The Lighthouse Keeper

Greetings from Pastor Kerry, former pastor of Spring City UMC. This blog contains my sermon outlines and/or manuscripts from my pastorate among the people of Spring City PA, from 2006 to 2011. Pastor Dennis is now the lighthouse keeper. Come and worship on Sundays at 10:00 a.m.!

Sunday, February 25, 2007

"I'll get around to it": Sloth and Zeal (7DS 2/7)

The second in a series on the Seven Deadly Sins

February 25, 2007
First Sunday of Lent

from Romans 10:8-13 and 1 Peter 5:5-11

"The sluggard’s craving will be the death of him, because his hands refuse to work" – Prov. 21:25

My sermon outline:

• (recap of intro): Lenten series on 7 deadly sins, somewhat dovetailing with Wednesday series on temptations of Jesus. Goes back to early church fathers (1500 years ago) talking about those sins or attitudes that we gateway sins, that would lead to other and various sins. Seven habitual sins that require serious change of heart to counter.

• Not like the spiritual gifts (which everyone has at least one of) although chances are you struggle with or at least identify with a few of these. Hopefully you’re victorious over them. If you do struggle with one or more of them it means you’re human and you’re in the right place. If you don’t then to whom much has been given much is required, and the rest of us are looking to you to help us overcome, and will also rely on your humility :) My prayer for us all is that we would allow ourselves to be led by God to examine our lives, our habits and our priorities, and that we would allow God’s spirit to work within us, purifying us of those things in our lives that do not lead to Life, but instead lead to destruction.

• Incidentally there is a traditional order of the sins, however I chose an order loosely based on the recommended scriptures for the week, and found out I came out okay.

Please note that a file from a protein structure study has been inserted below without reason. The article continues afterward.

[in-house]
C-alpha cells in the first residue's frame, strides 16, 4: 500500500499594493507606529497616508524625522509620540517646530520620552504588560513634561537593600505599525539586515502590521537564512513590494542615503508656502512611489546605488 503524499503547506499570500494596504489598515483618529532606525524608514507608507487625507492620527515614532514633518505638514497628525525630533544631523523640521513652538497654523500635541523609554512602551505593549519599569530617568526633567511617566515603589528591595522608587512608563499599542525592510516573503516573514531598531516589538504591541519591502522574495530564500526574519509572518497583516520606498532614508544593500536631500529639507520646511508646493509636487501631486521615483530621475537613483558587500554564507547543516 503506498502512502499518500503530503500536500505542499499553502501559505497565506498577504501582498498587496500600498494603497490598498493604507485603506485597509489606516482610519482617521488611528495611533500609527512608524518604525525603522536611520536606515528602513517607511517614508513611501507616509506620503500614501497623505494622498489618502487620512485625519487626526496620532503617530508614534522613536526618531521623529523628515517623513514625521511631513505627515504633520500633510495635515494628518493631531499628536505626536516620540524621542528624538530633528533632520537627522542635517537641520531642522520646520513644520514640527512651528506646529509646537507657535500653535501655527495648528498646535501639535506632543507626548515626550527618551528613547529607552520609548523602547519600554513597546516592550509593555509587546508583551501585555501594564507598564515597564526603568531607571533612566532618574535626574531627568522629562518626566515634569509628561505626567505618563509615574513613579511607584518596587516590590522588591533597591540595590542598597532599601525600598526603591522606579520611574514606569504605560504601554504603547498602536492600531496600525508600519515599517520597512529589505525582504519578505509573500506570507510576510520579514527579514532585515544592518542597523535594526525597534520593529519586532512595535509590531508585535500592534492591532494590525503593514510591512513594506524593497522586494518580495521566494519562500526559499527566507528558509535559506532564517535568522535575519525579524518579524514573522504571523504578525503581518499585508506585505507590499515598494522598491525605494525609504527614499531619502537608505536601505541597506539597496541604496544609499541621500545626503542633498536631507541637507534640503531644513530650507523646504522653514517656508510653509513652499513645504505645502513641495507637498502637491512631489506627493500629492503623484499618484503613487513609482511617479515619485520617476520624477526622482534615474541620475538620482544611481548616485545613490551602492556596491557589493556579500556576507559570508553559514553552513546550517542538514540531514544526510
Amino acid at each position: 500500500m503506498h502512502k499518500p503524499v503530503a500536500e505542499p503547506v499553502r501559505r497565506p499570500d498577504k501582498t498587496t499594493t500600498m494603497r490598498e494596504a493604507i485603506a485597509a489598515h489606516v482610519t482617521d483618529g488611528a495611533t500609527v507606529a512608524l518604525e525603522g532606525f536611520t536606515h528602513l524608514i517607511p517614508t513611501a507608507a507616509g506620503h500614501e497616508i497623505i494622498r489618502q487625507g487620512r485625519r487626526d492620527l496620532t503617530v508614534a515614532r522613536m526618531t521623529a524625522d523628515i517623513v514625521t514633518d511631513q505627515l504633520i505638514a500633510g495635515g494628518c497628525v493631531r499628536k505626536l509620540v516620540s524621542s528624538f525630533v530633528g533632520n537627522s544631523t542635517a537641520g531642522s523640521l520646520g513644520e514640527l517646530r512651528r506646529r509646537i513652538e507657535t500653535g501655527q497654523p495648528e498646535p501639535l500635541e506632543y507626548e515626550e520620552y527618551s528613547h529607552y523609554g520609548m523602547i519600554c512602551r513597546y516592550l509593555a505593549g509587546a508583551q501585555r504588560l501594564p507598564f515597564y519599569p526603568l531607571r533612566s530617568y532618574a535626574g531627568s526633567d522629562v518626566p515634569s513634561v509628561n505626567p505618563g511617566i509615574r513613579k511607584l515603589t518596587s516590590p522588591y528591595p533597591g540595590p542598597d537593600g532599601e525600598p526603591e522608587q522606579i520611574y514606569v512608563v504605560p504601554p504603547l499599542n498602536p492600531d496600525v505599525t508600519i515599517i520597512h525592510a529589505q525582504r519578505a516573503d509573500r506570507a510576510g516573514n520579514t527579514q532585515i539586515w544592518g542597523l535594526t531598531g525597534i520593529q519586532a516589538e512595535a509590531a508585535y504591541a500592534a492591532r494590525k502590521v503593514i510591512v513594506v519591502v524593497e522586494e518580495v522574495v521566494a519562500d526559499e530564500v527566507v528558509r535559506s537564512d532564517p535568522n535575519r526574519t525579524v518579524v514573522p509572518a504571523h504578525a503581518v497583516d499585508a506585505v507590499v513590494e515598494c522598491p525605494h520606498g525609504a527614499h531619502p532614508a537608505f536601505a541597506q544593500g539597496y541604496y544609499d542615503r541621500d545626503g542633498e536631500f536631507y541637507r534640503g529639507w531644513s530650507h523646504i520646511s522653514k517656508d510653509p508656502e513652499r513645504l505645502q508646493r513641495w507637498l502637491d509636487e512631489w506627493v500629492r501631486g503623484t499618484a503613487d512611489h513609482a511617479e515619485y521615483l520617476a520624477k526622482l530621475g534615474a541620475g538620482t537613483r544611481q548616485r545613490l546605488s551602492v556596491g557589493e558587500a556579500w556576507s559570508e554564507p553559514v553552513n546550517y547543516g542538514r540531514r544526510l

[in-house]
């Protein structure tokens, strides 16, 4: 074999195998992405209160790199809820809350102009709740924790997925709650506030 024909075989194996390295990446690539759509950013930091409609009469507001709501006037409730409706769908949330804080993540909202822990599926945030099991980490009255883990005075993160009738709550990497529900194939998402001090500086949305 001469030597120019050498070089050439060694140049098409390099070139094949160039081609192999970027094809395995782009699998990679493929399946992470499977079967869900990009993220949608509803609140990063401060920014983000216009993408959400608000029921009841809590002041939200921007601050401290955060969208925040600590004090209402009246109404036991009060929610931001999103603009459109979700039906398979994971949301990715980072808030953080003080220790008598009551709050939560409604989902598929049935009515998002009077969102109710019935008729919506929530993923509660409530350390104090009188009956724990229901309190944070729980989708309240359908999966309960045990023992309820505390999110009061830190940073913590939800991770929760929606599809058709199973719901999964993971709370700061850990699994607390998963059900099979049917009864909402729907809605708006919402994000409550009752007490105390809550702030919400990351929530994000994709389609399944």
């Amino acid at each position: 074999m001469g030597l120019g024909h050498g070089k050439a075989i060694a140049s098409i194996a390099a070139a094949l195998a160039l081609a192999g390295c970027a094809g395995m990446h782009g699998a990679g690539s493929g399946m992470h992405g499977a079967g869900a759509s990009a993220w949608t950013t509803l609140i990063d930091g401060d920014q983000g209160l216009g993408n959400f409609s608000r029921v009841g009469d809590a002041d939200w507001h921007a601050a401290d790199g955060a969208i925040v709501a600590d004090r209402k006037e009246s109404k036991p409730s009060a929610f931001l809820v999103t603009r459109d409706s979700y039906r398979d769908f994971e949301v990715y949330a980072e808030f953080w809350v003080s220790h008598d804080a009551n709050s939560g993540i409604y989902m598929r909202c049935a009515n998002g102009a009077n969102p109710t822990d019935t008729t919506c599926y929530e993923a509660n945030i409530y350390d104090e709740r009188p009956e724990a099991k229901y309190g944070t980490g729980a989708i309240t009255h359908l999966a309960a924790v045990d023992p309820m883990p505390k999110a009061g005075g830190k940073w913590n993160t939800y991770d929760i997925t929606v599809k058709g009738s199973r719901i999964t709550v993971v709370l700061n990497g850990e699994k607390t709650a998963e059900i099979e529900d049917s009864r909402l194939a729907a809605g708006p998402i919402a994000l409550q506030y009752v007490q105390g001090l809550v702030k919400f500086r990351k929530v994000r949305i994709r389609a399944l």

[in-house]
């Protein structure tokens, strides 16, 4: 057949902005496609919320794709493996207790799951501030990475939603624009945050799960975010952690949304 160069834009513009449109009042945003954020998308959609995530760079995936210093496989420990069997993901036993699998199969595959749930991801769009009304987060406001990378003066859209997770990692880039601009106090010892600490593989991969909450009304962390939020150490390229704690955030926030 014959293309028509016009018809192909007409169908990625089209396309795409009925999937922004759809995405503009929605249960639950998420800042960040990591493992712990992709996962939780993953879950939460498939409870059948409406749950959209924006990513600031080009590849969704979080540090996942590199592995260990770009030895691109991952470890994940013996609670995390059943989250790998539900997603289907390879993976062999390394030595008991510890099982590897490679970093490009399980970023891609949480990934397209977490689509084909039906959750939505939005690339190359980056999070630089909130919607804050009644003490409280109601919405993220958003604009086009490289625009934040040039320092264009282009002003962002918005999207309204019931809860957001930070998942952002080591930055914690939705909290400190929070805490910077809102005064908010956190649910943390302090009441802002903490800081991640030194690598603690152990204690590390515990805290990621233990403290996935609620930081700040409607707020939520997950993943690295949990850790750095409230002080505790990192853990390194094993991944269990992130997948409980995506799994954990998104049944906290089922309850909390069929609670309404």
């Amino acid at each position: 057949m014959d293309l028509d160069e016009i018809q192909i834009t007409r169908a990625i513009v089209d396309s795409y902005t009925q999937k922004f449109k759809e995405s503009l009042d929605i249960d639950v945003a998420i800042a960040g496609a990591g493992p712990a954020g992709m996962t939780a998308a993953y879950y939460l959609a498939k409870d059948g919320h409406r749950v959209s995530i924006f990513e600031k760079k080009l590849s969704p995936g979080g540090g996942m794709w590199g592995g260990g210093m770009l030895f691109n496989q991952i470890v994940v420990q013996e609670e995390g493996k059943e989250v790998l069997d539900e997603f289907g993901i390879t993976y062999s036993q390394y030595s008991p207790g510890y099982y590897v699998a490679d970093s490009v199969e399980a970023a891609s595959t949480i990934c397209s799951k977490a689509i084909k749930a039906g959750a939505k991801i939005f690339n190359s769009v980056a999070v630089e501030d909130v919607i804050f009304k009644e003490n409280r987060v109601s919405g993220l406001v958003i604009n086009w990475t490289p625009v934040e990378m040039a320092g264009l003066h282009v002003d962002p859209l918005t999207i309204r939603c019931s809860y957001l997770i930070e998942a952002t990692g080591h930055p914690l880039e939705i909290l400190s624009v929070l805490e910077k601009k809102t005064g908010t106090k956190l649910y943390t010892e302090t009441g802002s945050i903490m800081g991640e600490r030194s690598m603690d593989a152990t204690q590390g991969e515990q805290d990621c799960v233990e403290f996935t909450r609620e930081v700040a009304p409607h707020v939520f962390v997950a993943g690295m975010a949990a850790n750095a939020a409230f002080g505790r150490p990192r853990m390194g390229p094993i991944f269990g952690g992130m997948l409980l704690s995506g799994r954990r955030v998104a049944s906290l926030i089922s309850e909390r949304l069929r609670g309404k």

• Last week we focused on gluttony, the sin that makes a god of food or eating. It’s a sin of excess, of overindulgence, countered by faith and by self-control. I lifted up how God provided for the children of Israel in the wilderness, not only feeding them their daily bread but teaching them to rely on God.

• Today’s focus is the sin of sloth (or slowth). Unlike gluttony, which is a sin of commission, of action, of overindulgence, sloth is more a sin of omission, wherein something is left undone. If you’ve ever uttered the words “I’ll get around to it later,” or “I’ve been meaning to do that,” you have been guilty of sloth. If similar phrases frequently pass your lips, you may struggle with the deadly sin of sloth, and you may understand how it can be considered deadly, how difficult it is to remedy.

• There are different flavors of sloth. Historically it includes joylessness, depression, and or apathy. These indicate a lack of trust in God, a lack of loving God with all your heart your soul and your mind. If your life were a garden planted by God for the purpose of producing fruit, sloth inhibits growth, allows for weeds to take over, allows for bugs and rot to destroy what God purposed.

• If you look through the book of proverbs you’ll find more than a dozen references to “the sluggard”, which I believe could just as easily apply to “the sloth”. notice the habits:

Proverbs 24:30-34 I went past the field of the sluggard, past the vineyard of the man who lacks judgment; thorns had come up everywhere, the ground was covered with weeds, and the stone wall was in ruins.